old turf wars and tagging, but rather ordinary everyday
people banding together, and more dangerous than any of
those old gangs because they were fighting to protect
their homes and livelihoods from looters and thieves.
These “watches” coalesced in alleyways and vacant lots
and abandoned buildings, putting down markers to divide
the city into entirely new territories and claiming these
places were protected. People drew comfort from their
presence. The idea was simple: together we are strong.
Graffiti began to appear on walls and doors and
mailboxes, old symbols that hadn’t been used for
centuries: the Eye of Horus, the Blood of Isis, the
jackal head of Anubis. Other symbols joined them on the
weeping bricks of the beaten city, strange unions of
letters and images as though the alphabet had mated with
a bestiary. The shapes couldn’t easily be deciphered, but
clearly carried meaning and significance, eerily
beautiful and terrifying, and yet still somehow elegant.
These weren’t gang tags; they were devotions.
Yes, there was still beauty in the crumbling city.
It was just a different kind of beauty.
It didn’t take long for the street-corner evangelists to
drop their Bibles. The holy book didn’t make a good
shield. Morning, noon, and night, they clutched fetishes
of feathers, scales, and tiny pots of blood, more like
shamans and snake oil salesmen than Bible thumpers. They
spoke of trials and warrior blood and hell on earth. The
cops steered clear of them, not wanting to be tarred by
the craziness. What did it matter if people bought a few
protective talismans or had wardings inked into their
flesh to fend off the evil spirits?
It didn’t take long for people to start claiming they saw
the dead walking the streets, pacing through the Bronx
and Brooklyn, standing uncertainly on the sidewalks in
Weehawken and Hoboken, lost, silently shaping words in
Long Island City and Astoria. It was collective hysteria.
Revenants couldn’t return for justice denied them in
life. That kind of talk was infectious though. Long-
buried superstitions bubbled to the surface. The Day of
the Dead wasn’t just a holiday from south of the border
And yet not everything came to a standstill.
The subway trains still ran, even if cars clogged the
streets, the highways, the tunnels. The good people of
New York still went to work. Businesses still operated,
even if reduced to a skeleton staff. Life went on. The
city was bent but not broken. Bowed but not beaten. It
was bleaker than before, but this was the city that never
slept, this was the city where dreams were made. It had
survived so much. It would survive so much more.
And then the birds began to fall from the sky.
Tiny feathered bodies plummeted to earth, their eyes wide
and stunned, their wings flapping uselessly against
gravity as they squawked and cried, sounding far too
human in their fear as they fell. Even the pigeons,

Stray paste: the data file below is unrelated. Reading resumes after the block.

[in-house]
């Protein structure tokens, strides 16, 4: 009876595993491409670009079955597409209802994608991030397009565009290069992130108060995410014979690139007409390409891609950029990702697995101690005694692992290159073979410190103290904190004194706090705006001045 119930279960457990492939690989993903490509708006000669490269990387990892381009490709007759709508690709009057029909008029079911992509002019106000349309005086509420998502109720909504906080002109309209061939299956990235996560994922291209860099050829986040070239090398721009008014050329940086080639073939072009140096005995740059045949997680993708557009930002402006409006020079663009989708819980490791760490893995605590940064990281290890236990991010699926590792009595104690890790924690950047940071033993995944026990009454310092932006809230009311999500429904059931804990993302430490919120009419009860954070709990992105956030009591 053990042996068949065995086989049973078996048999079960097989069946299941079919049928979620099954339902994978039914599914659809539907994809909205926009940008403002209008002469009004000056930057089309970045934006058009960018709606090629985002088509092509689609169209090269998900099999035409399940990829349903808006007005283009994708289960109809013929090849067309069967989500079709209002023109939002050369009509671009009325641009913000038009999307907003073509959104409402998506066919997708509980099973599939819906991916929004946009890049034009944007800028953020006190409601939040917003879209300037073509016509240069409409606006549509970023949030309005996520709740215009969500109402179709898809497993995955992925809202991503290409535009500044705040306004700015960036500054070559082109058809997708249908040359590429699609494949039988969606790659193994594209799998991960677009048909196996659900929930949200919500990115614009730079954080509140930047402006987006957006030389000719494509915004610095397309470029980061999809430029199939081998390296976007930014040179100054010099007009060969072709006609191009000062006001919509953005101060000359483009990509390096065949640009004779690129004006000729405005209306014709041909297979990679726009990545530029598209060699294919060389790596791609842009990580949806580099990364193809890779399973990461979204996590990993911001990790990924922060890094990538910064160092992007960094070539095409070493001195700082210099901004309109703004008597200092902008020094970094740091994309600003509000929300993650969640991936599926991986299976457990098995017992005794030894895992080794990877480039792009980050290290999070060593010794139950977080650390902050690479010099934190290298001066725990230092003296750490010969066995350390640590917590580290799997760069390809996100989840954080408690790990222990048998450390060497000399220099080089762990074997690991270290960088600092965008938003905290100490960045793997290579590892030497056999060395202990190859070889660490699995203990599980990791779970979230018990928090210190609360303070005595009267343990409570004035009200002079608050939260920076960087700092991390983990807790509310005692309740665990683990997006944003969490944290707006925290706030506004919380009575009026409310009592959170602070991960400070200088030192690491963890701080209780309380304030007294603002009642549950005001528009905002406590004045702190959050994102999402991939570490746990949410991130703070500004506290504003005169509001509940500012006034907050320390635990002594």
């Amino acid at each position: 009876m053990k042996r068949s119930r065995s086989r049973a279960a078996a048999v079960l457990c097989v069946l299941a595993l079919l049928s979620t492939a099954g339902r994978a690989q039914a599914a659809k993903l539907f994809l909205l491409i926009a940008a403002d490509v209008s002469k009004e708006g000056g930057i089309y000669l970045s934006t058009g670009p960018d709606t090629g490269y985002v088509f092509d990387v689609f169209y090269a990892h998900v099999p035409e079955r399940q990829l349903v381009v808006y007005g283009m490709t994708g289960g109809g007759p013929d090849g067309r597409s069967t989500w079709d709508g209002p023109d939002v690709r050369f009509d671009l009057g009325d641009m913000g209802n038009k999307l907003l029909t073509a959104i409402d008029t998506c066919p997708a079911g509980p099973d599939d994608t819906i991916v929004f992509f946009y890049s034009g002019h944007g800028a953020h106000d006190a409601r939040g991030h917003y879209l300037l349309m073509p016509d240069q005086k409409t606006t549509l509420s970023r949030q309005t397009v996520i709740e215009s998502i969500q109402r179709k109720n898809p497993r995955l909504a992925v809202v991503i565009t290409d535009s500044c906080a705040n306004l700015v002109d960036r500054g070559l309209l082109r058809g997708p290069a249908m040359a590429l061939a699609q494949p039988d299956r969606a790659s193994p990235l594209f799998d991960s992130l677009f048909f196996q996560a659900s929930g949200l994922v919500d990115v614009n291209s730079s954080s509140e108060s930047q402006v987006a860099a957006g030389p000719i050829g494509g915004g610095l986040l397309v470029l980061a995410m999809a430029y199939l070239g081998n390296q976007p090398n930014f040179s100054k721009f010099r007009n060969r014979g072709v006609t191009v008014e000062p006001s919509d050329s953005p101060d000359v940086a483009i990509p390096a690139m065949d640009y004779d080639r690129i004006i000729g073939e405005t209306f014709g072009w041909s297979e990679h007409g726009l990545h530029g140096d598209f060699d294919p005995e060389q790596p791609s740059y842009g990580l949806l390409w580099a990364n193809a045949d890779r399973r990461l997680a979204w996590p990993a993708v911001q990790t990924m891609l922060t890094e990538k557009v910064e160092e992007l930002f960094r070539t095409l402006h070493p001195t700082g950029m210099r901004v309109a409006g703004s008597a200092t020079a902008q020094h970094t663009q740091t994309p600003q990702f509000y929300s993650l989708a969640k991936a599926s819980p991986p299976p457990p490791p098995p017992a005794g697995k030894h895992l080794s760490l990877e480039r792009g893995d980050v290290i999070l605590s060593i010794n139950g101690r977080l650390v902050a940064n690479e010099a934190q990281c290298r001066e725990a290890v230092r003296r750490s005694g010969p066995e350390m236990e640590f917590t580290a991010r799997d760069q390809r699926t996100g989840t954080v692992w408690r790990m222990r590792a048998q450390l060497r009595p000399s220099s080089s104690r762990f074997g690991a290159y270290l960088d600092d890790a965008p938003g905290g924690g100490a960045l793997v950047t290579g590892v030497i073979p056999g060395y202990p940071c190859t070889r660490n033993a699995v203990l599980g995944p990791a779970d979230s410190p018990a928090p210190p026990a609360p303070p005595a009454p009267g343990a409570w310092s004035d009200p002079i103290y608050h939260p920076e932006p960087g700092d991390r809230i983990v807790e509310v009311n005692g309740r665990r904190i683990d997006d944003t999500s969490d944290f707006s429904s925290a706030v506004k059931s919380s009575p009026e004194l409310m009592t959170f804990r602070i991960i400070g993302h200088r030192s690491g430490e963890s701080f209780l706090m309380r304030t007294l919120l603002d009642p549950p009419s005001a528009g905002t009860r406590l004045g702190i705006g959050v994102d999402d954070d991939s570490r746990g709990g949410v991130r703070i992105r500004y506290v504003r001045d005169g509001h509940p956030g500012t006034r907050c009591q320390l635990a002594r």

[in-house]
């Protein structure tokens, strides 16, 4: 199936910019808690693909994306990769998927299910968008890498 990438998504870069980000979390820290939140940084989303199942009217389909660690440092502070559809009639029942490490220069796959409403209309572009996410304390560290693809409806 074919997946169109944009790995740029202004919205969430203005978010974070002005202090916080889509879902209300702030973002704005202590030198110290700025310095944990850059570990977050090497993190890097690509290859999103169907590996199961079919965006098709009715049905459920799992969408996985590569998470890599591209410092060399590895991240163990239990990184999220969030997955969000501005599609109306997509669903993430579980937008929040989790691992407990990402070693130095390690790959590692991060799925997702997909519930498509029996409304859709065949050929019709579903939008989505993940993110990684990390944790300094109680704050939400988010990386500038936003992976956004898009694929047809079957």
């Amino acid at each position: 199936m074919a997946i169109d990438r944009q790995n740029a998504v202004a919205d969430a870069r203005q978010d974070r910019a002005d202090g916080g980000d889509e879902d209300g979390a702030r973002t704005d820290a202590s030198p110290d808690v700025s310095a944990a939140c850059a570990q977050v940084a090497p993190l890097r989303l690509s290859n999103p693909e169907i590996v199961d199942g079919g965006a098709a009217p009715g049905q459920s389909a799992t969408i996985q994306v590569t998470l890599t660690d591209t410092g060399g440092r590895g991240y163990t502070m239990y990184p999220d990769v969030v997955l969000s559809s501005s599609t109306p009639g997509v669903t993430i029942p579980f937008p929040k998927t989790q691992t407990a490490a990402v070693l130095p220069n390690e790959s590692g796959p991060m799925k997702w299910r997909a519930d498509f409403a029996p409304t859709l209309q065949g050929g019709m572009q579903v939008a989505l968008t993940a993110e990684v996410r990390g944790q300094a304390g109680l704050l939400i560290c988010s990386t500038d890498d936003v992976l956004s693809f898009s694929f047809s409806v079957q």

already street-dwelling scavengers, were completely
But worse was the silence that followed.
There wasn’t a bird left in the sky above New York.
That was yesterday.
This is today.
The swimmer launched himself off the side of the boat,
jumping high into the air, kicking and shrieking with
laughter as he cannonballed through the surface. He
disappeared beneath the spray, and then surged back to
the surface, the ripples lapping around his shoulders,
neck, and head. He slapped at the water, dived and
resurfaced, shaking the surf out of his hair. There were
good days, there were great days, and there were days
like this. This was what life was all about.
The sun, high in the clear blue sky, was picture-postcard
bright. He’d lit out and headed straight for the marina,
knowing he’d find Pauline waiting. They’d set out the
minute he was on board, and with the engine humming, he’d
stripped out of the button-down shirt and vest and slacks
while Pauline played the letch, enjoying the strip as he
turned and bared his ass to her wolf whistles. He had the
ocean to mask just how much he enjoyed his wife looking
She joined him in the water. There wasn’t anyone else for
miles in any direction. He checked his mask, adjusted the
mouthpiece of his tank, and then dove down, letting the
water come together again over his head, the ocean
swallowing him whole.
The quality of light changed down here; the sunlight
filtered through in shafts of emerald and gold. Around
those slanting paths were shadows, dim but clear. A
school of vibrantly colored fish swam through the gold
into the green before disappearing into darker water.
They were captivating to watch. He ducked away from the
light, his languid strokes carrying him slowly deeper as
his eyes adjusted to the dark. Air bubbles rafted up
beside his face. The steady inhale-exhale of the
breathing apparatus was Darth Vader–loud in his ears. He
glanced upward, seeing Pauline splashing about near the
surface. He smiled around the ventilator. He was in the
mood to go deep.
Kicking downward, he sent himself on a steady glide
toward the ocean floor, kicking again every dozen or so
feet deeper he went. It was only a couple of hundred feet
to the seabed, and now that his eyes had become
accustomed to the gloom he could see just fine. This
aquatic world was in constant motion, schools of small
fish darted past, surging around him, above him and
below. As beautiful as it was, there was something in
their rapid dart-twist-dive motion that kept him alert as
he swam deeper. The fish were agitated. That wasn’t a
good thing. They weren’t reacting to him as if he was a
predator, but something had them skittish. It was dumb to
ignore the fish. He wasn’t dumb. Scanning the dark
waters, he didn’t see the telltale shadow of a shark or
any of the ocean’s more deadly swimmers.
He pushed on another fifty feet down, keeping his strokes
smooth and strong, enjoying the silence beyond the dub-
dub of his pulse in his temples and the white noise of
the bubbles he breathed out.
He loved it down here.
Part of him wished he could stay down here forever,
swimming lazily above the beds of coral and watching the
stands of seaweed and clusters of underwater flowers
undulate beneath his shadow.
He watched as a tiny crab hustled along through the sand.
Then something caught his eye.
In the long sliding silence between breaths, he was sure
it was the shadow of some huge marine hunter. His pulse